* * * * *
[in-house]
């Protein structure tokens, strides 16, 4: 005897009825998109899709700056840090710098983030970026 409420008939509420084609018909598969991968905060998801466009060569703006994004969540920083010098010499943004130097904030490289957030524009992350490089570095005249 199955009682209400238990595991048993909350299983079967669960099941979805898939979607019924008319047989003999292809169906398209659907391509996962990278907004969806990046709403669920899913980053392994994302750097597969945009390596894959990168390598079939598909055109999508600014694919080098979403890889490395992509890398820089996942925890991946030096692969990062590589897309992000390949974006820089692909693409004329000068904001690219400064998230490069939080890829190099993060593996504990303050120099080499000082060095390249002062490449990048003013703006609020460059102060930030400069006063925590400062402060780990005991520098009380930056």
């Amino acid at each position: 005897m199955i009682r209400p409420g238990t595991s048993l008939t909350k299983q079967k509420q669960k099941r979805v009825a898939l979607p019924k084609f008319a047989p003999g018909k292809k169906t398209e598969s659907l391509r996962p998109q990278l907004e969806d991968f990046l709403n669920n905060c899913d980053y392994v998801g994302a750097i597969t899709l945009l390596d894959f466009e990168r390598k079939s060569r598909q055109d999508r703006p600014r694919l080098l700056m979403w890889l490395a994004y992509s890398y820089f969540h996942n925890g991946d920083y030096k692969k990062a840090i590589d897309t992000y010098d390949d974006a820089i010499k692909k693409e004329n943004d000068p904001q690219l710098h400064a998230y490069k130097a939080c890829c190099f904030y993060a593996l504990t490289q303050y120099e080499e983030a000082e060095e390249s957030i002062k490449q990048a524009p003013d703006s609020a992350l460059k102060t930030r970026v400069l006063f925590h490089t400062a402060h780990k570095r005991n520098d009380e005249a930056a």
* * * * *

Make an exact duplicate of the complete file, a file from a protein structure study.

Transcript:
[in-house]
């Protein structure tokens, strides 16, 4: 005897009825998109899709700056840090710098983030970026 409420008939509420084609018909598969991968905060998801466009060569703006994004969540920083010098010499943004130097904030490289957030524009992350490089570095005249 199955009682209400238990595991048993909350299983079967669960099941979805898939979607019924008319047989003999292809169906398209659907391509996962990278907004969806990046709403669920899913980053392994994302750097597969945009390596894959990168390598079939598909055109999508600014694919080098979403890889490395992509890398820089996942925890991946030096692969990062590589897309992000390949974006820089692909693409004329000068904001690219400064998230490069939080890829190099993060593996504990303050120099080499000082060095390249002062490449990048003013703006609020460059102060930030400069006063925590400062402060780990005991520098009380930056």
């Amino acid at each position: 005897m199955i009682r209400p409420g238990t595991s048993l008939t909350k299983q079967k509420q669960k099941r979805v009825a898939l979607p019924k084609f008319a047989p003999g018909k292809k169906t398209e598969s659907l391509r996962p998109q990278l907004e969806d991968f990046l709403n669920n905060c899913d980053y392994v998801g994302a750097i597969t899709l945009l390596d894959f466009e990168r390598k079939s060569r598909q055109d999508r703006p600014r694919l080098l700056m979403w890889l490395a994004y992509s890398y820089f969540h996942n925890g991946d920083y030096k692969k990062a840090i590589d897309t992000y010098d390949d974006a820089i010499k692909k693409e004329n943004d000068p904001q690219l710098h400064a998230y490069k130097a939080c890829c190099f904030y993060a593996l504990t490289q303050y120099e080499e983030a000082e060095e390249s957030i002062k490449q990048a524009p003013d703006s609020a992350l460059k102060t930030r970026v400069l006063f925590h490089t400062a402060h780990k570095r005991n520098d009380e005249a930056a």